The Interstate Railroad Dorchester & Dixiana Branch

Case Study - Interstate Railroad Dorchester & Dixiana Branch


The Interstate Railroad Dorchester & Dixiana Branch is a medium-sized HO-scale layout designed to capture Appalachian coal-hauling operations in southwestern Virginia in the late ‘60s and early ‘70s. The layout (still under construction) was designed with a human factors engineer’s eye for intuitive operation which greatly affected which DCC components were chosen and how they are employed.

The Prototype

The 88-mile long Interstate Railroad was a coal-hauling short line that operated in extreme southwestern Virginia. Despite its name, the Interstate’s rails never left Virginia. The Interstate had three main things going for it: 1) access to high-quality coal seams, 2) a large hopper fleet, and 3) great connections. The Interstate’s mainline ran from their small yard at Andover to its connection with the Clinchfield Railroad at Miller Yard. Along the way, the Interstate interchanged with the Southern Railway, the Louisville & Nashville, and the Norfolk & Western. Several branches into the coal fields ventured north from the mainline, and Interstate coal flowed to all connecting roads. The long distance between the coal tipples and the offline destinations for the coal necessitated a large fleet of hoppers to keep the tipples supplied with cars. Many years, the “per diem” these cars earned while off the Interstate allowed the railroad to show a profit despite operating losses on its own rails. While the Interstate’s business was hauling black diamonds, it also handled a fair bit of non-coal bridge traffic between the L&N at Dorchester Jct. and the Clinchfield at Miller Yard.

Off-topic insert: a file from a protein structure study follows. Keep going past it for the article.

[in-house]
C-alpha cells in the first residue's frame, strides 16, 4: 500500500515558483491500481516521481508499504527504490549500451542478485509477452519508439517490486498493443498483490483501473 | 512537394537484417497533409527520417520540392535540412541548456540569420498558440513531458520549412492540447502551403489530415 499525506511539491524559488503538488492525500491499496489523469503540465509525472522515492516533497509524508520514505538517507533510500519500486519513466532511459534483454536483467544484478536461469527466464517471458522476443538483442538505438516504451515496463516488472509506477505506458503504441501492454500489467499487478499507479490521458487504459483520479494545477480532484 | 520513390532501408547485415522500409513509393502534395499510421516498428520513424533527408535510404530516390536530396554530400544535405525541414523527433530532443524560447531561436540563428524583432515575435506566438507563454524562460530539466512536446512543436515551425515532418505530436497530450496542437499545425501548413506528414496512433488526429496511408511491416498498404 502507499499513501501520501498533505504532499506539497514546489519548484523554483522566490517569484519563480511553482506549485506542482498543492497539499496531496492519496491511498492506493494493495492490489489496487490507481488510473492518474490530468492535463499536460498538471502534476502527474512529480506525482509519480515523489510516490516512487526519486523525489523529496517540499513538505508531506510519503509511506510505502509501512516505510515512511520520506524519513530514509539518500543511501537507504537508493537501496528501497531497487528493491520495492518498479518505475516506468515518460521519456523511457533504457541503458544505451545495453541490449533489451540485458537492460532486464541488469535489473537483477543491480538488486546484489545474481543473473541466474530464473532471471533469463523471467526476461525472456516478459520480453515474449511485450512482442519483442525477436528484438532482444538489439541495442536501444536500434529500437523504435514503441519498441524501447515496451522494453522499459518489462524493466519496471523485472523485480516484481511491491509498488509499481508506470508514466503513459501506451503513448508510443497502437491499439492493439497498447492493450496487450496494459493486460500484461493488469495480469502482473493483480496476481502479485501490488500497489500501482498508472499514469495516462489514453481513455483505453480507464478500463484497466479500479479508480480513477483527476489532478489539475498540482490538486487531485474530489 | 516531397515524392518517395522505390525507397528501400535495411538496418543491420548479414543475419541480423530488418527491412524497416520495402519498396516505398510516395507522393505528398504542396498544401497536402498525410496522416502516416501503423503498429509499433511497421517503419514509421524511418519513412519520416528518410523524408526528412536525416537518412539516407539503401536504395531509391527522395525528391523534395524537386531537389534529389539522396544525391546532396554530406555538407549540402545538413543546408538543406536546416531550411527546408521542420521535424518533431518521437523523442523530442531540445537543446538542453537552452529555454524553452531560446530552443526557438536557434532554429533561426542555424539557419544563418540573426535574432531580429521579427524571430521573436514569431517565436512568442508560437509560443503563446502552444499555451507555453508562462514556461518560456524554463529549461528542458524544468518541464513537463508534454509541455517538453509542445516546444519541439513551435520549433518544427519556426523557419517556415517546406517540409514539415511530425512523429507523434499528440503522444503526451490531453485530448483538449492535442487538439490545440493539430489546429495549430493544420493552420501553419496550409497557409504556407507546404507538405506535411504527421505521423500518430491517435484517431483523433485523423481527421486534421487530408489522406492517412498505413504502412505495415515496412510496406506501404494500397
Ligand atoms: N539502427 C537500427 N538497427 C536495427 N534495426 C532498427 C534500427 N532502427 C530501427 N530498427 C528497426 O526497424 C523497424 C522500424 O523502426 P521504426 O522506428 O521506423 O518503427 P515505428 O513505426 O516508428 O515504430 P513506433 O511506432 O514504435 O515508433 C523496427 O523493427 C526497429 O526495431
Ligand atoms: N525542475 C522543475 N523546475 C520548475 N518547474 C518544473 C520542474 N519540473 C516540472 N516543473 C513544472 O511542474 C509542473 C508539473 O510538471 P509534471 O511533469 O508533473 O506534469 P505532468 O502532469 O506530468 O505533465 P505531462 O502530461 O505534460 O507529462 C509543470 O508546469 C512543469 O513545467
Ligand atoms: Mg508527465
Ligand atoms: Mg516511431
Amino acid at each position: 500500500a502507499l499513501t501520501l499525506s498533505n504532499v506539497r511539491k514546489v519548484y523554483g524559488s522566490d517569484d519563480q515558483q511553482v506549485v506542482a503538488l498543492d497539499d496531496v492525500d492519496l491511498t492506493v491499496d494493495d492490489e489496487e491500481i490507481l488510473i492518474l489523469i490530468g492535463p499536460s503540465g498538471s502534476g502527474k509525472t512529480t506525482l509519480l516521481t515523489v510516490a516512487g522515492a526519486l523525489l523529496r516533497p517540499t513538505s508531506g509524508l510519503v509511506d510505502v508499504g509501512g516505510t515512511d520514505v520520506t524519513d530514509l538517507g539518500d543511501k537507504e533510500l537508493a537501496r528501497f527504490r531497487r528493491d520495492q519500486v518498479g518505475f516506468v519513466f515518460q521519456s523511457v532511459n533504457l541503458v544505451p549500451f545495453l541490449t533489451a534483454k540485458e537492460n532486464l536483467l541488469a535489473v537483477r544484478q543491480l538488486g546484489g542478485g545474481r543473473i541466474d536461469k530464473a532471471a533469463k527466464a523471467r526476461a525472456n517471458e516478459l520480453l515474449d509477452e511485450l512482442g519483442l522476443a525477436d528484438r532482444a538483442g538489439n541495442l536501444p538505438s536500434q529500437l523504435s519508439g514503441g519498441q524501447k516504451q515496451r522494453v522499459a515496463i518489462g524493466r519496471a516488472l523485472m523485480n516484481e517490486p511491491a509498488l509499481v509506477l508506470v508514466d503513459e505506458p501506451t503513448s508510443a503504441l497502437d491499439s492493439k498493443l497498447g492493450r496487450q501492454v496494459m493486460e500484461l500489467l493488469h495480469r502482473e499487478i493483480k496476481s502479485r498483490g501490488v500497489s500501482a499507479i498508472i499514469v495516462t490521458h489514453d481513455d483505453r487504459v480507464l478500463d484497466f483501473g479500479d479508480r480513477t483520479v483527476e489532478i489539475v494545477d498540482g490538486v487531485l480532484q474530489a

In 1960, the Interstate was put up for sale, and the Southern Railway barely outbid the L&N to acquire the road. The Interstate’s colorful cream, orange and gray RS3s continued to work the line until the Southern took over operations in 1965 and replaced the RS3s with worn-out Southern F-units which lasted until 1969 when GP38s and other power more suitable to the coal fields was introduced. The Southern continued to operate the Interstate independently until the Norfolk Southern era when it was merged into the adjacent Pocahontas Division of the N&W. Coal continues to flow from Interstate rails today.

The Model Railroad

The Interstate Railroad Dorchester & Dixiana Branch is designed to faithfully model the operations of three Interstate coal branches (Dixiana Branch, Glamorgan Branch and Dorchester Branch) and a portion of the mainline between Dorchester Jct. and Norton, Virginia. The model railroad interchanges with the L&N at Dorchester Jct. and the N&W at Norton. Staging is used to represent the main Interstate yard at Andover and the connection with the Clinchfield at Miller Yard. The early Southern era was chosen to model the dilapidated F-units and GP38s side-by-side hauling large modern Southern 100-ton hoppers and the remains of the Interstate’s fleet of 50-ton hoppers. Thanks to the wealth of information in the excellent series of books on the Interstate by Ed and Hugh Wolfe, the prototype operations for working each prototype tipple, interchange and industry have been captured in great detail. The layout was designed as close to switch-for-switch with the prototype as possible so it can be operated just like the real thing using the great reference material available.

Lower Deck

Upper Deck

The overall layout has a 21’ x 28’ footprint, but most of it resides in a 15’ x 20’ basement room. The layout is double-decked with the mainline occupying the lower deck and the Dixiana and Glamorgan Branches and their nine coal tipples occupying the upper deck. The mainline is point-to-point with staging at either end. To capture all the tipple and track orientations and wyes prototypically, the branches duck in-and-out of the backdrop in numerous places. The layout is designed for walk-around operations with generous aisles and fascia-mounted turnout controls.